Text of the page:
New Year's Financial Housekeeping: Have You Created a Living Will?
With the New Year approaching, now is a good time to take care of some financial housekeeping items that may have slipped through the cracks of your financial planning. In this article, we’ll explain why it’s important to create a living will.
Planning for Healthcare Emergencies
Nobody likes to think about things like becoming terminally ill or entering a permanent vegetative state. As unpleasant as they are to think about, it’s important to plan for what will happen in the event that such possibilities occur. The primary vehicle for doing this kind of planning is a living will — a legal document in which you express your wishes with regard to life-sustaining medical treatments should you become incapacitated and unable to communicate them yourself.
For example, if you are in a coma and doctors say there is no chance of your ever coming out of it, your living will would indicate whether you want your life to be artificially prolonged by machines and feeding tubes or not. Having a living will in place before such an event occurs will save your loved ones from having to make this difficult decision on your behalf. In some instances, life-sustaining treatment must be provided if there is not a living will, even if family members object.
Some people confuse a living will (also sometimes referred to as an advance directive or healthcare directive) with a last will and testament, but they are totally separate documents that serve very different purposes. A last will and testament indicates how your assets are to be distributed to your heirs upon your death, while a living will deals only with decisions to be made about your medical treatment should you become incapacitated as described above.
Your Advanced Healthcare Directive
A living will is often prepared along with two other documents: a healthcare power of attorney (or healthcare proxy) and a durable power of attorney. Together, these documents comprise what’s referred to as an advanced healthcare directive. A healthcare power of attorney is similar to a living will, but it becomes effective if you are incapacitated but not terminal or in a vegetative state. It designates an individual to make medical, but not life-sustaining, decisions on your behalf if you cannot make these decisions yourself.
A durable power of attorney, meanwhile, designates an individual to handle your financial affairs for you if you become incapacitated. This includes things like bill-paying and other routine financial tasks. It is called “durable” because the powers of attorney would continue as directed if your condition were to improve and then worsen again.
You may revoke your living will prior to becoming incapacitated. Otherwise, your physicians must follow your specific life-sustaining instructions as directed in your living will. An example of typical language in a living will might sound like this:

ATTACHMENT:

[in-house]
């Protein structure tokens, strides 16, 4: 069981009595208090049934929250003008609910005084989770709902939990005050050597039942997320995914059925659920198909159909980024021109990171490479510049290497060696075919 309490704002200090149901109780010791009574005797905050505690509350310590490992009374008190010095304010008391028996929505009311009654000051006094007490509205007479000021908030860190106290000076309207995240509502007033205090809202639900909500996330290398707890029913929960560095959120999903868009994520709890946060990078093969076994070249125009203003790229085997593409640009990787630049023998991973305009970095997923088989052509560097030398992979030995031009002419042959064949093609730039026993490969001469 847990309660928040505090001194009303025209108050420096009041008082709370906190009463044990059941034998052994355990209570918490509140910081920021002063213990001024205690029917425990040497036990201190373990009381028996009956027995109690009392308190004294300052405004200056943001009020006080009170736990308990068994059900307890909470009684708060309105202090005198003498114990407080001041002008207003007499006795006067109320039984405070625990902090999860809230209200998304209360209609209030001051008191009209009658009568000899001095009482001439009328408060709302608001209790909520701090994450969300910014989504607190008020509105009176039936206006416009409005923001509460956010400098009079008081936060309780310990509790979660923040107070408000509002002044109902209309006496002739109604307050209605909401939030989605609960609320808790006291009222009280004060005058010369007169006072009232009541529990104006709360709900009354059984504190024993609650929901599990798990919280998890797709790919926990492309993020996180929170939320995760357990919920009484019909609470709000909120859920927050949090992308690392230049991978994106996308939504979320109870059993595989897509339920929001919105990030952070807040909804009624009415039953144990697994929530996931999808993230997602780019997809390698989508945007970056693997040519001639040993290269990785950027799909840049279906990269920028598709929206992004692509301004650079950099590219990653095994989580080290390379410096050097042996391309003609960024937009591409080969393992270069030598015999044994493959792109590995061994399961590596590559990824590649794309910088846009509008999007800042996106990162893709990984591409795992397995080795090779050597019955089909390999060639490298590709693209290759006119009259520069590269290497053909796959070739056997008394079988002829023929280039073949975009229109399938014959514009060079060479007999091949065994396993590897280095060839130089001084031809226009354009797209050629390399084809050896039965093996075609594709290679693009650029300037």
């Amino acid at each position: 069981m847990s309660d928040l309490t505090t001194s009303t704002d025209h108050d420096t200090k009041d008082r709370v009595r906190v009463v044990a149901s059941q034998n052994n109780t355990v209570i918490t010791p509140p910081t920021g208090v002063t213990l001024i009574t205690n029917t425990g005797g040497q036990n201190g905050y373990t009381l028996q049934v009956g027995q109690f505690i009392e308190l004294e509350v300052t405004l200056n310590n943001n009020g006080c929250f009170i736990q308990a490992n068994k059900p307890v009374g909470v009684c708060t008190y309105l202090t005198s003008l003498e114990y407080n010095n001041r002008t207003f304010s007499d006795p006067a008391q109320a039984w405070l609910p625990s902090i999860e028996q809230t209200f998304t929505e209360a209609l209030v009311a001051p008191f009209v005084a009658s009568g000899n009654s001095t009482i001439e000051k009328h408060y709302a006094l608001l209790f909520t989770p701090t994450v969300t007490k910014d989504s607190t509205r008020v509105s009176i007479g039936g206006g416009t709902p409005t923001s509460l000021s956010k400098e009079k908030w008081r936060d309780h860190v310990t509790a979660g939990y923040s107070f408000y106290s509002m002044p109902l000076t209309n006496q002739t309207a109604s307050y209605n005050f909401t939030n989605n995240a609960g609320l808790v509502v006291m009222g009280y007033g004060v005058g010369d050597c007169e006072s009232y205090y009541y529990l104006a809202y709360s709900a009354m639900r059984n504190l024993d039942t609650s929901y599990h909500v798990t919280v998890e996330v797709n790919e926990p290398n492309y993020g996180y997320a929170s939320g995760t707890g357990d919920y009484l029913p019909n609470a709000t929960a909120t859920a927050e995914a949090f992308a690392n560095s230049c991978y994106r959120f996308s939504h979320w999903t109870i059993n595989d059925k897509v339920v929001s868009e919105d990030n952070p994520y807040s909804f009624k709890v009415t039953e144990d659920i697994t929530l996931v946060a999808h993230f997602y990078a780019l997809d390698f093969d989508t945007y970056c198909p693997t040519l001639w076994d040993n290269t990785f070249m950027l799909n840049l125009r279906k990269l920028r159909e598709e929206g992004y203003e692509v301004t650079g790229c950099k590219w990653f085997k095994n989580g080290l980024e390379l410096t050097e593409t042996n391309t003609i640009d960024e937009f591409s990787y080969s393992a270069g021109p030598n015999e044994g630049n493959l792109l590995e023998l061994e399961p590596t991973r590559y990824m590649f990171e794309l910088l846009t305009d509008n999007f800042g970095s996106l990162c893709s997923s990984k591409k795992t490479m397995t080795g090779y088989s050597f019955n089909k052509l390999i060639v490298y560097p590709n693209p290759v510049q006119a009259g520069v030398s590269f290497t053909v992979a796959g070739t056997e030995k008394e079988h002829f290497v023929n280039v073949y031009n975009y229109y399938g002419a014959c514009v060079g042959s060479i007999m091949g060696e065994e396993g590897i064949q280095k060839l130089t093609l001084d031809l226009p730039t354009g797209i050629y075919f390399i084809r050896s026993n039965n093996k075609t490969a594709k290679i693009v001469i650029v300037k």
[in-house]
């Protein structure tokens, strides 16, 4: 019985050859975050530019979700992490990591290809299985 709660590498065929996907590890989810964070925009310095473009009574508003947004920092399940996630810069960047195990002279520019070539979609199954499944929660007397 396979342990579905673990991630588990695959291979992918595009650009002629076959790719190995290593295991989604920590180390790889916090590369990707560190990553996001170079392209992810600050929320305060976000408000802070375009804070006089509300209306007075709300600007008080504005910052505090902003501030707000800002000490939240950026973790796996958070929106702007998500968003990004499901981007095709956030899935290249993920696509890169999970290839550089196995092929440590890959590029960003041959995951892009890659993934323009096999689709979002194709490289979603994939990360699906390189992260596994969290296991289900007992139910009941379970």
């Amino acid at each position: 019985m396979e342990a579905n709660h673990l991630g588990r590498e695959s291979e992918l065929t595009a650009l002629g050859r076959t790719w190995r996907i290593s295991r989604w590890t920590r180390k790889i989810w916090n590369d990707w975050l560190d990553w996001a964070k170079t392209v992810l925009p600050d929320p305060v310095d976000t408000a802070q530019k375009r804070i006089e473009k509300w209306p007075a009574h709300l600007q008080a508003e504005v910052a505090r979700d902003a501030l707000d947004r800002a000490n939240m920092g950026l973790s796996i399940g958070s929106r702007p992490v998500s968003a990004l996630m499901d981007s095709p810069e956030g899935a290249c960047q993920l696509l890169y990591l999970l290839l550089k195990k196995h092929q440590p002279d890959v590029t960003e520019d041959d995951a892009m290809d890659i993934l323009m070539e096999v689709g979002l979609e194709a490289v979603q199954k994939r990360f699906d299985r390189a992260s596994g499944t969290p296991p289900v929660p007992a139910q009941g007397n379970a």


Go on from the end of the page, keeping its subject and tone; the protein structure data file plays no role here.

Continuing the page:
I want (or do not want) my life to be prolonged and I want (or do not want) life-sustaining or death-delaying treatment to be provided or continued if I am in a coma, including a vegetative state, which my attending physician believes to be irreversible. I want my healthcare agent to consider the relief of suffering, the expense involved and the quality as well as the possible extension of my life in making decisions concerning life-sustaining or death-delaying treatment.
The proper advanced healthcare directive forms for your state must be used in order to be valid, and they must be executed in compliance with your state’s laws. They become effective when presented by your agent to your physician under the proper circumstances. Given their importance, it may be wise to work with an attorney in the creation of your advanced healthcare directive forms.
Material contained in this article is provided for information purposes only and is not intended to be used in connection with the evaluation of any investments offered by David Lerner Associates, Inc. David Lerner Associates does not provide legal advice. Consult with your attorney or other qualified advisor before acting on any of the information included in this article. This material does not constitute an offer or recommendation to buy or sell securities and should not be considered in connection with the purchase or sale of securities. Member FINRA & SIPC
Founded in 1976, David Lerner Associates is a privately-held broker/dealer with headquarters in Syosset, New York and branch offices in Westport, CT; Boca Raton, FL; Teaneck and Princeton, NJ; and White Plains, NY. For more information contact David Lerner Associates 1 877 367 5960 http://www.davidlerner.com